The Telegraph
Since 1st March, 1999
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Schoolgirl nearly run over by bus, mother slaps traffic constable
- Court frees sorry lady

Calcutta, Aug. 31: When a bus nearly ran her and her child over this morning, Susmita Chanda did something she had never done. She picked up a stone from the road.

The mother in her early 30s walked up to a traffic constable, hit him in the hand and then slapped him. “My daughter and I nearly got killed. It’s your fault,” she said.

Judge M. Mishra is used to sending people to jail. But after he ordered three days’ remand for Susmita, he pondered over his decision for four-and-a-half hours.

“I realised I was wrong, wrong…” he said.

He called the accused back just as she had climbed into the prison van and let her off.

“I didn’t do anything intentionally,” Susmita told him. “Sir, I’m a mother….”

Perhaps it was because her child, too, nearly got killed as the two of them crossed BT Road near Chiria More, just opposite the girl’s school. Or perhaps it was pent-up anger at reckless buses that have killed so many people in the past few weeks, and the government’s failure to do anything about it.

“It was around 10.20am. There was heavy north-bound traffic. A motorcyclist hit a taxi from the rear and fell down, and I rushed from my post near the school to help,” constable Abdul Mannan Mullick, 41, from the Shyambazar Traffic Guard recalled.

“I saw the lady cross the road holding on to her daughter. She dropped the child to school and then hit my right hand with a stone. Before I could react, she slapped me.”

A crowd formed. Personnel rushed in from the Cossipore police station a few yards away. After the usual jostling and angry shouts, Susmita was marched off to the police station and arrested for assaulting a public servant on duty.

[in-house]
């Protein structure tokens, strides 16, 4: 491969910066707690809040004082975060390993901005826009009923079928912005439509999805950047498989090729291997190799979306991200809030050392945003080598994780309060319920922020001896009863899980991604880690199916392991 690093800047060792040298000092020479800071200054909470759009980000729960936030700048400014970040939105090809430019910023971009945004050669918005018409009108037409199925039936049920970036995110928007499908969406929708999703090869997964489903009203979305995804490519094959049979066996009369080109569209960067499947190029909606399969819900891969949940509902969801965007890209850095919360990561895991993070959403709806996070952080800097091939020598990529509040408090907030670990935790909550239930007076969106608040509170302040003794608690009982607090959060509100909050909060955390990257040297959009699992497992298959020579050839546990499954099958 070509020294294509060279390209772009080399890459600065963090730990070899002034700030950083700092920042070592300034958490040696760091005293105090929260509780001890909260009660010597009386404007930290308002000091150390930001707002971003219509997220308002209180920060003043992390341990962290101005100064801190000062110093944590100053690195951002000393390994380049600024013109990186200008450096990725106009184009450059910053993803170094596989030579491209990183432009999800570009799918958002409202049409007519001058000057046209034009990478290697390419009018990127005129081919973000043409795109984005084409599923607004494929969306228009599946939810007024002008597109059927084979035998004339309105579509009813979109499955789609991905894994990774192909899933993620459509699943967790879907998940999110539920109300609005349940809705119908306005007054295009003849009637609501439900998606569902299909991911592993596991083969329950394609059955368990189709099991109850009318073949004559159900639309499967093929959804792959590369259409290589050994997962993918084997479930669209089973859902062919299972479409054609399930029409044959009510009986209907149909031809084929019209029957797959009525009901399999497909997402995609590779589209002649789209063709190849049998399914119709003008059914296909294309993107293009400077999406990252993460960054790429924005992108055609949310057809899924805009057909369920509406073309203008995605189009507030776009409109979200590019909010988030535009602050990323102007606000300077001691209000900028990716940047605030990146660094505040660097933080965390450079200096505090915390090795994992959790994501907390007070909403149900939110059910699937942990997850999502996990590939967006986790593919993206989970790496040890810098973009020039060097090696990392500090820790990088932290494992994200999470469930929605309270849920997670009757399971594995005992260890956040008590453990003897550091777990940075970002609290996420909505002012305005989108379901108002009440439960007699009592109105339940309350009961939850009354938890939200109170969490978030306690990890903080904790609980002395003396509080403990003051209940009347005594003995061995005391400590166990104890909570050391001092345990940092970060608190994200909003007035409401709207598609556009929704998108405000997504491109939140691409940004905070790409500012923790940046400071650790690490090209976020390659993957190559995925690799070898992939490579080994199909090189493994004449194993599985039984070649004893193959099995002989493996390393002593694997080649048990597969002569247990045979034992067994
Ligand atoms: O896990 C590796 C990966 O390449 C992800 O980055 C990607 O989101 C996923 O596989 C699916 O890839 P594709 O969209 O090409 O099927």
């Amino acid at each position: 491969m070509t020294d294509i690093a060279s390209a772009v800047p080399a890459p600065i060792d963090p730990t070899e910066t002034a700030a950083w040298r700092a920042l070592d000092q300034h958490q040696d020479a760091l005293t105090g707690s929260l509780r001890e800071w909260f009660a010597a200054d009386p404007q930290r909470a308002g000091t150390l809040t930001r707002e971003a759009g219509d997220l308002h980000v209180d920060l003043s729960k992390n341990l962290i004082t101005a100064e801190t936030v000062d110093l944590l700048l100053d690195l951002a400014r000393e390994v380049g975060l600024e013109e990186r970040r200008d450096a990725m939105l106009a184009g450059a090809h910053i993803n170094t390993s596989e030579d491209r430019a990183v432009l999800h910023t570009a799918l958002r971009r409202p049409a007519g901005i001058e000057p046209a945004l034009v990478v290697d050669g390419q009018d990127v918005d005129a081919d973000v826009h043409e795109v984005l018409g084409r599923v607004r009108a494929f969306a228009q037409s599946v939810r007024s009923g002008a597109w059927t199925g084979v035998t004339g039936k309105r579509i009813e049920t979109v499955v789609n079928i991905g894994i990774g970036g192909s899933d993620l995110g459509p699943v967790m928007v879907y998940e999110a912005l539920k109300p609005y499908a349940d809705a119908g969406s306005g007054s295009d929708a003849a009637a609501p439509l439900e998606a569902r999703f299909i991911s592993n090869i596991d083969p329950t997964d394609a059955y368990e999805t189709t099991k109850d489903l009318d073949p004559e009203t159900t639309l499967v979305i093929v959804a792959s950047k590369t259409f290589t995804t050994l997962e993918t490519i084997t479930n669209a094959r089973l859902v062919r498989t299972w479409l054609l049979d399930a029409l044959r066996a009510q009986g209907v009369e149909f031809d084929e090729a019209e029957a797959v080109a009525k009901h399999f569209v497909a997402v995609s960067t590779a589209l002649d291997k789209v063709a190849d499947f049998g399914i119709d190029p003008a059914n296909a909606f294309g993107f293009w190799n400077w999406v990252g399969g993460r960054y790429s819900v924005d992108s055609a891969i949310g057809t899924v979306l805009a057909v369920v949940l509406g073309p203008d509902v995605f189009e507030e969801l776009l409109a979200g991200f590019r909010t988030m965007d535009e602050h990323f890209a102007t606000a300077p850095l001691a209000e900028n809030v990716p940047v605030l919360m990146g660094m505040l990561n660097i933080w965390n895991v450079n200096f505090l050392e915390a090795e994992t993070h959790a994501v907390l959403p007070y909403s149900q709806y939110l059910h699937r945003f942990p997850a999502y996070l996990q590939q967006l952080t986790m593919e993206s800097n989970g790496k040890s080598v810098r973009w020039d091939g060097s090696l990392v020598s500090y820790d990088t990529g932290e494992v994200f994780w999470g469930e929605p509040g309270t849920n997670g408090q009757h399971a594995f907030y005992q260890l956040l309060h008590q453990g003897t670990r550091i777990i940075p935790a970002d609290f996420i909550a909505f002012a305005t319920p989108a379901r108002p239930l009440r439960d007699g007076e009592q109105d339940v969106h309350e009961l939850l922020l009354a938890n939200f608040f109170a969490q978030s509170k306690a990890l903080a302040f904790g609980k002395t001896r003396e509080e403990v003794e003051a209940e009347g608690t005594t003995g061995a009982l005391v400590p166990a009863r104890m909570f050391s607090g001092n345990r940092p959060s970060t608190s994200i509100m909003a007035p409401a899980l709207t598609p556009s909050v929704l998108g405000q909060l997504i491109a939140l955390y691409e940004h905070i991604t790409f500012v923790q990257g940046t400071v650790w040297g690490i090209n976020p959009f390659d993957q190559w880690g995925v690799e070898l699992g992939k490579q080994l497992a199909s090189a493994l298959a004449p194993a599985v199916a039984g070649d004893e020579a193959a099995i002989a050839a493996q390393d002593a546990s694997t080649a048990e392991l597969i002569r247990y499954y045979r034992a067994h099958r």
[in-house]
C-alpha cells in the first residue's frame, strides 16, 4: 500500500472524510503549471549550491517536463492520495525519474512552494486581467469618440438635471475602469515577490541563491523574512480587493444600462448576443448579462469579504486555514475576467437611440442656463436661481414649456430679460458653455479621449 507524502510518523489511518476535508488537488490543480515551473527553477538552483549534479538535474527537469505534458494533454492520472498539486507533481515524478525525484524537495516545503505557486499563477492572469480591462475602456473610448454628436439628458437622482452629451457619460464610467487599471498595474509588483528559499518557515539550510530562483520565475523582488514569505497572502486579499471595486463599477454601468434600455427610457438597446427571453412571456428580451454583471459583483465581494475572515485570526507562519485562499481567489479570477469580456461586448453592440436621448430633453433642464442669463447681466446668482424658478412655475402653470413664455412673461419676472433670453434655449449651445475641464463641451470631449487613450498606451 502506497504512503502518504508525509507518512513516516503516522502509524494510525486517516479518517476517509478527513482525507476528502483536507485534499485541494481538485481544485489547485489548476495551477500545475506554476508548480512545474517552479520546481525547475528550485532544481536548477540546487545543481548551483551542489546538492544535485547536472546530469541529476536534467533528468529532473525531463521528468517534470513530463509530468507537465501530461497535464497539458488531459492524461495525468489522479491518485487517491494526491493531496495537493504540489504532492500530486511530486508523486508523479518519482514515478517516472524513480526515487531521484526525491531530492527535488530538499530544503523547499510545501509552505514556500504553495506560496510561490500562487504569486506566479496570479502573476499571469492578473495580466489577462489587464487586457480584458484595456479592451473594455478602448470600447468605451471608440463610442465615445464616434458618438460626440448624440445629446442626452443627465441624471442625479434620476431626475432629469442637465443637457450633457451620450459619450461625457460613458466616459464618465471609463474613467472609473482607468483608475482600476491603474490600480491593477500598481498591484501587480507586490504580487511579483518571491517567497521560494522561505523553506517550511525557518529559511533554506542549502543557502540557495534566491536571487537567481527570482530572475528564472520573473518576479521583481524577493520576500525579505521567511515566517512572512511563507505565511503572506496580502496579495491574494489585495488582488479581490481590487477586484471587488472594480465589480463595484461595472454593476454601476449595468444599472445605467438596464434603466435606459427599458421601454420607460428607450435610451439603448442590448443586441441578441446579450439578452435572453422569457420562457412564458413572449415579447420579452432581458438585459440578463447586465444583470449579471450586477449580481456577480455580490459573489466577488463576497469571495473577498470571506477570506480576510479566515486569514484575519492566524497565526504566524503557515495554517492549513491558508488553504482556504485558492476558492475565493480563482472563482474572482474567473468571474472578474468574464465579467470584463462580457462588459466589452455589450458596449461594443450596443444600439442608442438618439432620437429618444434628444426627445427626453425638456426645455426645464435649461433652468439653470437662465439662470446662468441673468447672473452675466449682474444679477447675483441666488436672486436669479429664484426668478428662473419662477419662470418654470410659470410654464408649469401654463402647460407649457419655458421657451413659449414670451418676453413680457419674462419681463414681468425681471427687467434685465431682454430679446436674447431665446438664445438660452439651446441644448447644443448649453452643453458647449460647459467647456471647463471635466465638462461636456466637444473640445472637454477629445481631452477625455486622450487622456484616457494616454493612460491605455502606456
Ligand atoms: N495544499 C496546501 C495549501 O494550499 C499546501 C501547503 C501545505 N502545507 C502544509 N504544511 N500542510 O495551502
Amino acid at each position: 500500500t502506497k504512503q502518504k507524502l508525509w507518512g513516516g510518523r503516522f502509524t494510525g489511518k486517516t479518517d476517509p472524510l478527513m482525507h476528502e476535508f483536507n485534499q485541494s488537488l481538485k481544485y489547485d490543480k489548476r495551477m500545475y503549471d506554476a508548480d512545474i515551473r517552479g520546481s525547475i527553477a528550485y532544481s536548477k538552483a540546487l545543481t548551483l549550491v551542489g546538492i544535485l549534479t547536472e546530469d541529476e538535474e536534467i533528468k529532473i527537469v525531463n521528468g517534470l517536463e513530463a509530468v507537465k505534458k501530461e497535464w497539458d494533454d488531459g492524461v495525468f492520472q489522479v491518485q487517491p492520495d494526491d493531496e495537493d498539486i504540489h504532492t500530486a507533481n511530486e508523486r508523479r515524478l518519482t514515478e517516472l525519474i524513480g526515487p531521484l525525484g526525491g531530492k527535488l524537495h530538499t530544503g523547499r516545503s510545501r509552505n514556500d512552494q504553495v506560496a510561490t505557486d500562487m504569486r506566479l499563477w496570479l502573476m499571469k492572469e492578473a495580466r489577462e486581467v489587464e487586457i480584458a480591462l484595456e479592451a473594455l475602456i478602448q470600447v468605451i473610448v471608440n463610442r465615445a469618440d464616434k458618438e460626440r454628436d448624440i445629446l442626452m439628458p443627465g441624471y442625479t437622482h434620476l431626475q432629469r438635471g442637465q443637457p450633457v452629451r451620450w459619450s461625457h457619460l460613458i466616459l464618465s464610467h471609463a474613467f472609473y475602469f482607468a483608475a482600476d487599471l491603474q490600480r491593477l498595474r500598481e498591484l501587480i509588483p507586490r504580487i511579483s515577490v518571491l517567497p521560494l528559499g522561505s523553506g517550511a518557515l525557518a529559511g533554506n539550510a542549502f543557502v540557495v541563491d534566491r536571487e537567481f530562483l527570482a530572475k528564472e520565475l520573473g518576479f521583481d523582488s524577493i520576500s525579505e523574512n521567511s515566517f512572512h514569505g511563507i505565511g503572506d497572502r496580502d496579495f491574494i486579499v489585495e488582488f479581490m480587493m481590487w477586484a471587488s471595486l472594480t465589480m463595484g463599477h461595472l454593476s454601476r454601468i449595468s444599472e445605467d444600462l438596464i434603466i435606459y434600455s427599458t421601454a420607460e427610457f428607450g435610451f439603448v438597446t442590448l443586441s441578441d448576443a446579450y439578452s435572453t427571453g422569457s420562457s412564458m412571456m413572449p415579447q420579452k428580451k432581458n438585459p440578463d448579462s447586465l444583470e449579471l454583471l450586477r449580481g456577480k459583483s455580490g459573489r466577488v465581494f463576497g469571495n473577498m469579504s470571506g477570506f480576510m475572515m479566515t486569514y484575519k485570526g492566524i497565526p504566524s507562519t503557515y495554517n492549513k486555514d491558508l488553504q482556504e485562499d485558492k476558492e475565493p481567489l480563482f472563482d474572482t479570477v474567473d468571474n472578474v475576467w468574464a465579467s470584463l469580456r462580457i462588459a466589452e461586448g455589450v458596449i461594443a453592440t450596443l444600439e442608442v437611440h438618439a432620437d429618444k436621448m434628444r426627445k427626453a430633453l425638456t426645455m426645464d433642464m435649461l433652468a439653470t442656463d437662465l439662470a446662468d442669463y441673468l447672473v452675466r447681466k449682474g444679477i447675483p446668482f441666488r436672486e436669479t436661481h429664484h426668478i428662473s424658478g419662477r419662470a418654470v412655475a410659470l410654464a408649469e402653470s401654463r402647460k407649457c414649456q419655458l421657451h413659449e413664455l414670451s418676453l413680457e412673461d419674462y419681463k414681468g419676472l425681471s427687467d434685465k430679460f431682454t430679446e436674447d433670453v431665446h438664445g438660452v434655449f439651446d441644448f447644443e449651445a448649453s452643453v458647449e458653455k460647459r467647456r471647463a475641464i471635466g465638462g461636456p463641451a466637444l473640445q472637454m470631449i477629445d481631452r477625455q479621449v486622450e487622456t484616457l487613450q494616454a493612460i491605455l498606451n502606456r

She walked into Sealdah court around 12.45pm and was produced before Mishra, the acting additional chief judicial magistrate, flanked by women constables, the public prosecutor and her lawyer Sekhar Banik.

Some of her relatives, too, had reached the court and by 2.30, husband Sudip arrived from his Park Circus office. But by then, Susmita had been remanded and sent to the court lockup.

“There must have been strong provocation…” Sudip’s voice had descended to a croak as he paced outside the lockup.

The hours passed and preparations began to shift the prisoner to jail. Around 6pm, Susmita came down the rear stairs flanked by two women constables. With one hand she clutched a plastic packet, with the other she drew her aanchal across her face.

A couple of minutes later, as the driver revved up, a man in a white shirt came bounding towards the black van.

“Where is the woman who has been sent to judicial custody' The judge is looking for her,” he said.

The court had nearly closed and except for a few lawyers and Susmita’s husband and relatives, everyone had left.

At 6.35, the hearing began and once again Mishra asked Susmita why she had slapped the constable. Her voice faltered but the judge listened intently, then began scribbling on the order sheet.

A Rs 1,000 personal release bond. Weekly appearances at the police station for a month. For now, Susmita would be going home.

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